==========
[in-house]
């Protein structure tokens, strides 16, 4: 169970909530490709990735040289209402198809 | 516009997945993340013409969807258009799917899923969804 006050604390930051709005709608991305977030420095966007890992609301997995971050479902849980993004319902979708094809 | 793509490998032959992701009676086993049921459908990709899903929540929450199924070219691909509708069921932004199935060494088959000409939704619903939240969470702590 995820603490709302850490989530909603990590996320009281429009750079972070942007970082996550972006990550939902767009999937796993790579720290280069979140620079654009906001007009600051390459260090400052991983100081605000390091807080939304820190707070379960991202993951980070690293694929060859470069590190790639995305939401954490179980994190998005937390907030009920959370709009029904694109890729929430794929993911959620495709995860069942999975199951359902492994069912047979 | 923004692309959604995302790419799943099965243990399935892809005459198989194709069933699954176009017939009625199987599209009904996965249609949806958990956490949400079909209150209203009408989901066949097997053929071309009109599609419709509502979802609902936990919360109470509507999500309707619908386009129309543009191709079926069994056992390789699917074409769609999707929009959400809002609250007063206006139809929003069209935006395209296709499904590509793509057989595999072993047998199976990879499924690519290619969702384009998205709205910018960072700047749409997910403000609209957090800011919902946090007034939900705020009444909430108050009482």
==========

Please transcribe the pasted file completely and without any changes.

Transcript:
[in-house]
């Protein structure tokens, strides 16, 4: 169970909530490709990735040289209402198809 | 516009997945993340013409969807258009799917899923969804 006050604390930051709005709608991305977030420095966007890992609301997995971050479902849980993004319902979708094809 | 793509490998032959992701009676086993049921459908990709899903929540929450199924070219691909509708069921932004199935060494088959000409939704619903939240969470702590 995820603490709302850490989530909603990590996320009281429009750079972070942007970082996550972006990550939902767009999937796993790579720290280069979140620079654009906001007009600051390459260090400052991983100081605000390091807080939304820190707070379960991202993951980070690293694929060859470069590190790639995305939401954490179980994190998005937390907030009920959370709009029904694109890729929430794929993911959620495709995860069942999975199951359902492994069912047979 | 923004692309959604995302790419799943099965243990399935892809005459198989194709069933699954176009017939009625199987599209009904996965249609949806958990956490949400079909209150209203009408989901066949097997053929071309009109599609419709509502979802609902936990919360109470509507999500309707619908386009129309543009191709079926069994056992390789699917074409769609999707929009959400809002609250007063206006139809929003069209935006395209296709499904590509793509057989595999072993047998199976990879499924690519290619969702384009998205709205910018960072700047749409997910403000609209957090800011919902946090007034939900705020009444909430108050009482």